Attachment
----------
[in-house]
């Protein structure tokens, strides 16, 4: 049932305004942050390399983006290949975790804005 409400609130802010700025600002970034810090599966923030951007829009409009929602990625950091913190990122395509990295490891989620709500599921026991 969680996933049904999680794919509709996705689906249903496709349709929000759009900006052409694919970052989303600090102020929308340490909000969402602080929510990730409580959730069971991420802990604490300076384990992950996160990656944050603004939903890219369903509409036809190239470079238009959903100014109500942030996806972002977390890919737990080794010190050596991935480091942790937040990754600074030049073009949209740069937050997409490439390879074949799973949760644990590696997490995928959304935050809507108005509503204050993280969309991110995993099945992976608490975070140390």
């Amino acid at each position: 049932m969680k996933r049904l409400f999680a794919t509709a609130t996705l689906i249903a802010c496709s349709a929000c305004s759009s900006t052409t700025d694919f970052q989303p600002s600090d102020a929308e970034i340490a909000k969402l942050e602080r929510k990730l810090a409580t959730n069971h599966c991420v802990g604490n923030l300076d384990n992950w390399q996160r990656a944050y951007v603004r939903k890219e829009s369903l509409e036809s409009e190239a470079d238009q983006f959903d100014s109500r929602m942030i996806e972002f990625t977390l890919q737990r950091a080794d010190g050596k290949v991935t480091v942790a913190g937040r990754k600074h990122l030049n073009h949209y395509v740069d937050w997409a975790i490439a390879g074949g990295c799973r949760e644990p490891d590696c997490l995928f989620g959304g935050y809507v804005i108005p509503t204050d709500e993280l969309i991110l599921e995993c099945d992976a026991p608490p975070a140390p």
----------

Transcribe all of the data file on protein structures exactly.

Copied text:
[in-house]
């Protein structure tokens, strides 16, 4: 049932305004942050390399983006290949975790804005 409400609130802010700025600002970034810090599966923030951007829009409009929602990625950091913190990122395509990295490891989620709500599921026991 969680996933049904999680794919509709996705689906249903496709349709929000759009900006052409694919970052989303600090102020929308340490909000969402602080929510990730409580959730069971991420802990604490300076384990992950996160990656944050603004939903890219369903509409036809190239470079238009959903100014109500942030996806972002977390890919737990080794010190050596991935480091942790937040990754600074030049073009949209740069937050997409490439390879074949799973949760644990590696997490995928959304935050809507108005509503204050993280969309991110995993099945992976608490975070140390």
């Amino acid at each position: 049932m969680k996933r049904l409400f999680a794919t509709a609130t996705l689906i249903a802010c496709s349709a929000c305004s759009s900006t052409t700025d694919f970052q989303p600002s600090d102020a929308e970034i340490a909000k969402l942050e602080r929510k990730l810090a409580t959730n069971h599966c991420v802990g604490n923030l300076d384990n992950w390399q996160r990656a944050y951007v603004r939903k890219e829009s369903l509409e036809s409009e190239a470079d238009q983006f959903d100014s109500r929602m942030i996806e972002f990625t977390l890919q737990r950091a080794d010190g050596k290949v991935t480091v942790a913190g937040r990754k600074h990122l030049n073009h949209y395509v740069d937050w997409a975790i490439a390879g074949g990295c799973r949760e644990p490891d590696c997490l995928f989620g959304g935050y809507v804005i108005p509503t204050d709500e993280l969309i991110l599921e995993c099945d992976a026991p608490p975070a140390p």